Let’s be honest. Gordon Brown has received a bad press for at least a decade. And while most of it has been merited, some of it has been unfair.

So here is a thought. It is time he was at least partially rehabilitated. The trigger for this? The craft beer revolution.

The thought occurred to me after some City friends and I met for a semi-regular get together and it was proposed that we not only meet in a pub to drink beer (we have been avoiding such evenings for probably 20 years for a variety of reasons, including all being in employment and married) but we actually enjoyed it.

If a trend has penetrated even our unfashionable consciousnesses, something really big must be going on.

The surprises kept on coming. The hostelry in question, the Craft Beer company in Hatton Garden, has 37 different kegs and casks lined up at the bar, the weakest at one end and the strongest at the other. Being a self-confessed lightweight, I hung around at the bottom with the IPAs.

There is a Scottish ale called Kilt Lifter, which I was informed “should be just up your street.”

But the biggest surprise came when somebody said: “You realise we have Gordon Brown to thank for this. It was his tax break that started the whole craft beer thing off.” Quite right, came the reply. “Good for Gordon.” Gulp.

To my knowledge, nobody has had a good word to say about the ex-chancellor and Prime Minister in the City for years. But his reputation is at last being partially rescued by the popularity of craft beer, and without him having to resort to the humiliating antics of his sidekick Ed Balls on Strictly Come Dancing.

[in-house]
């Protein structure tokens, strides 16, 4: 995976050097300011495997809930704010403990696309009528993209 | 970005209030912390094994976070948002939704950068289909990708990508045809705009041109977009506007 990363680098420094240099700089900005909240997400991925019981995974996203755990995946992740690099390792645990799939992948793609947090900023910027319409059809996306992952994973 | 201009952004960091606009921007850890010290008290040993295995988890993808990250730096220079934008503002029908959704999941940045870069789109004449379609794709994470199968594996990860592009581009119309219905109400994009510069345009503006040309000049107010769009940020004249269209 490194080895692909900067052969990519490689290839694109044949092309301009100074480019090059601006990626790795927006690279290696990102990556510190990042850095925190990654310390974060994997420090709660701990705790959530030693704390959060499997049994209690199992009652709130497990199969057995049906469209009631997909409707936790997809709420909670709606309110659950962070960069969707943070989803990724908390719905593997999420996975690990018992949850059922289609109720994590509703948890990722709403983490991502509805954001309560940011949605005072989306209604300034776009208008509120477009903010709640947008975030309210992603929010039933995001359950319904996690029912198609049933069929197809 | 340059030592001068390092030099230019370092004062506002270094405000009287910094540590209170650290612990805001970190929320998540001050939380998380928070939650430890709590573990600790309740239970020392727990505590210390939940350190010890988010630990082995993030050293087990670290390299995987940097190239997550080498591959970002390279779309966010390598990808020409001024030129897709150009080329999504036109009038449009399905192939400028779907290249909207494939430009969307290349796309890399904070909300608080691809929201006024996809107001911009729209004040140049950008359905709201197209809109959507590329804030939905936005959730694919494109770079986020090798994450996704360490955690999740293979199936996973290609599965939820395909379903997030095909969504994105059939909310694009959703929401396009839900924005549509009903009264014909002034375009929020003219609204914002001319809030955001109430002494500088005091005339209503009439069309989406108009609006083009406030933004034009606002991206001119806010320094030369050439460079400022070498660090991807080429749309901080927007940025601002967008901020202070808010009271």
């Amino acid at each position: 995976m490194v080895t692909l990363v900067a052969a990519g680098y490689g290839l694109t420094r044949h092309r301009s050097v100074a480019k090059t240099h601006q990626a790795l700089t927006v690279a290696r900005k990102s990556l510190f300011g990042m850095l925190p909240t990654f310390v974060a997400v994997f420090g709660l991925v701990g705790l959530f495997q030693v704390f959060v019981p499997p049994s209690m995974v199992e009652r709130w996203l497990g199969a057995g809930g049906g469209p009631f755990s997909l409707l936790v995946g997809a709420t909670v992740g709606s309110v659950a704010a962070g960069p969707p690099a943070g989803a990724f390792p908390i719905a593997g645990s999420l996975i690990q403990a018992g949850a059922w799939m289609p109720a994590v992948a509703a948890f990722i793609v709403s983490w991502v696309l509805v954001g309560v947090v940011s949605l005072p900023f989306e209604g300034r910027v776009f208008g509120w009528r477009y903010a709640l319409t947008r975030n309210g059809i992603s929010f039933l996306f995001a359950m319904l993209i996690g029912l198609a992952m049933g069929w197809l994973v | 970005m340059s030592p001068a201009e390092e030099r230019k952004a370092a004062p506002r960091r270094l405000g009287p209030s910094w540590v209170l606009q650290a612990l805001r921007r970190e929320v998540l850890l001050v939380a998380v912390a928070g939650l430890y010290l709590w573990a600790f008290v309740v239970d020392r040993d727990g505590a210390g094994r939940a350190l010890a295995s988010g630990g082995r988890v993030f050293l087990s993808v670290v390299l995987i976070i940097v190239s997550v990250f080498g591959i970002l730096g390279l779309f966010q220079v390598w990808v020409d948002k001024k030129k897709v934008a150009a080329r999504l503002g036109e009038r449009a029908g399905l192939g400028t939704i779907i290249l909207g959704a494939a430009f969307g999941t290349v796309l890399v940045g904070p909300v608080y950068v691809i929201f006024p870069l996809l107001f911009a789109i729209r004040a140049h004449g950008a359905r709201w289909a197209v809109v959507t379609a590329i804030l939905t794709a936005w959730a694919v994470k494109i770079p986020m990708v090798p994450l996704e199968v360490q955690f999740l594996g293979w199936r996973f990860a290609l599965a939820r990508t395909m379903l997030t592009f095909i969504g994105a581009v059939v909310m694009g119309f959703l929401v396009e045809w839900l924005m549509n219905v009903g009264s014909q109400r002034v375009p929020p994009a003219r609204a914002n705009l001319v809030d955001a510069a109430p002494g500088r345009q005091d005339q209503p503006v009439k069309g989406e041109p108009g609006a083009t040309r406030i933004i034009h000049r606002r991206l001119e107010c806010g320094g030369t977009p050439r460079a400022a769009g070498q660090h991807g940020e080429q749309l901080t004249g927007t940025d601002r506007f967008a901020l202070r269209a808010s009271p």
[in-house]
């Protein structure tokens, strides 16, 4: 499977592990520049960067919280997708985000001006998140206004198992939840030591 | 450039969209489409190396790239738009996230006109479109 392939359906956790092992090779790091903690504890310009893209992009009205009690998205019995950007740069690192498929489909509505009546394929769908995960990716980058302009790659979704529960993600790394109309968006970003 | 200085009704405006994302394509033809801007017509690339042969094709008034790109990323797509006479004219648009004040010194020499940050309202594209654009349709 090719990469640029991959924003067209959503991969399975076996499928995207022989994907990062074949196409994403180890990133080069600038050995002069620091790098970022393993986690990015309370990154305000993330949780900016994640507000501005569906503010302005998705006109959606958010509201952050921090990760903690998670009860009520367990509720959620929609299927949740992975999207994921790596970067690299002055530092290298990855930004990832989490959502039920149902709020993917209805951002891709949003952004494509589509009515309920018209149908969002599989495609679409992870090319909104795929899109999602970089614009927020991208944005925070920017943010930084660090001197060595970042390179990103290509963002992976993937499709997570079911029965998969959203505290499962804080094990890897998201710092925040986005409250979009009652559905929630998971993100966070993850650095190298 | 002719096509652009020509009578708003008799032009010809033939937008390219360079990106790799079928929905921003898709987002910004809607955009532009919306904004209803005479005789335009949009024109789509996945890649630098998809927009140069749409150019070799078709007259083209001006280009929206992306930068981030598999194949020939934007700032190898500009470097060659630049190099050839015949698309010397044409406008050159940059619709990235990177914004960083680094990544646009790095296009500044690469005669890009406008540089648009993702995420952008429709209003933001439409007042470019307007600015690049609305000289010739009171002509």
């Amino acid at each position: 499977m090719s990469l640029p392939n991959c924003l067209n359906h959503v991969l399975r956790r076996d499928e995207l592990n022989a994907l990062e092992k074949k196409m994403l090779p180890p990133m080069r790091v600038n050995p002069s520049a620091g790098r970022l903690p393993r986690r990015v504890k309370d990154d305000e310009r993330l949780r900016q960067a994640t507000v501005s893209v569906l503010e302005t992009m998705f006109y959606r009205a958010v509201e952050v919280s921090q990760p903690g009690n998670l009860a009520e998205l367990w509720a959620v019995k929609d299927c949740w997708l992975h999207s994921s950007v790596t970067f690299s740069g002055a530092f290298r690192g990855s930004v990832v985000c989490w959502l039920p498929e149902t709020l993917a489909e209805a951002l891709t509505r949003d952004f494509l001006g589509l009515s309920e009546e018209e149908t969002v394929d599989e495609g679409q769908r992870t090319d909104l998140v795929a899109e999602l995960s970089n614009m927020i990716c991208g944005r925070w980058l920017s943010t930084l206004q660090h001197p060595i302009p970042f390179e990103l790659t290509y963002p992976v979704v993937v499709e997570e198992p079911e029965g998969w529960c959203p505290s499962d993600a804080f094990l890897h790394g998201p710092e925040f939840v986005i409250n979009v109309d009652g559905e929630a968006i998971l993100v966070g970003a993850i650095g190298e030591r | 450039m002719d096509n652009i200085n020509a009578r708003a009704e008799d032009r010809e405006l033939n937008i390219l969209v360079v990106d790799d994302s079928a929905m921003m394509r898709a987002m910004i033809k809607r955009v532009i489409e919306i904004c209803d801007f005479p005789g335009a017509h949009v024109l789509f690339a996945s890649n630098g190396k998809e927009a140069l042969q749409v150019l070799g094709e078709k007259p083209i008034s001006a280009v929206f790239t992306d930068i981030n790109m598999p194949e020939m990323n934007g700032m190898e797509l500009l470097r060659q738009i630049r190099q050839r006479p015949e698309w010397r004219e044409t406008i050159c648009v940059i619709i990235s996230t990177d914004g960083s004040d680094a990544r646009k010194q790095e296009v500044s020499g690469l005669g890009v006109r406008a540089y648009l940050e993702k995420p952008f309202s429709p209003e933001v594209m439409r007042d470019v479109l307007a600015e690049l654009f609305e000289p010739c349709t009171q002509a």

In 2002, he halved the duty on beer for small producers and made it progressive. This is a tax break worth around £45 on the £150 wholesale price of a typical barrel.

A new report from the Bartlett Institute at UCL reminds us just how big the craft beer phenomenon is. By the late 1990s, there were only a handful of breweries left in London, now there are 84. Mr Brown’s tax break aside, this is attributed to the collaborative working styles of the industry, which tends to be found in clusters. The railway arches of Bermondsey are teaming with amiable hipsters producing new brews.

According to Companies House data, in 1995 the number of brewing companies registered in the UK had fallen to 92, now there are 1,237. Last year, a new brewery opened in Britain every 3 days. And the Society of Independent Brewers says that production by its members has nearly doubled since 2009 to over 1.7m hectolitres.

In these turbulent times, there is something reassuring about the values of craft beer. It brings out our inner Saxon, Celt, Norman, or Viking. There is a hint of nostalgia, and an implicit rejection of corporatism, but the industry has not succumbed to being anti-business or anti-globalisation. It has introduced well deserved competition for the behemoth brands like Budweiser and Heineken.

Increasingly, we all have our favourite new beverages now, perhaps evoking childhood localities or happy memories. I like something called Spire Ale (3.8% ABV, before you ask), produced by a Wiltshire brewer called Stonehenge. Its taste makes Salisbury Cathedral Close, where my wife went to school, appear in my mind.

There are some shockers too. I once emerged from the river Wye in Wales after a hot afternoon’s fishing to find myself caught up in a local beer festival, presided over by some of my ruddy faced fellow-countrymen enthusiastically serving half pint glasses of stuff the colour of molasses and apparently as strong as fortified wine. I am pretty sure it was called Headache. Or Moonshine.

Like all booms, one can imagine the bust coming one day. Mr Brown never did abolish the economic cycle, as he claimed. But that is a long way off. In the meantime, I propose a novel toast, best drunk with something at cellar temperature, with a nice head and not too many bubbles: “To Gordon.”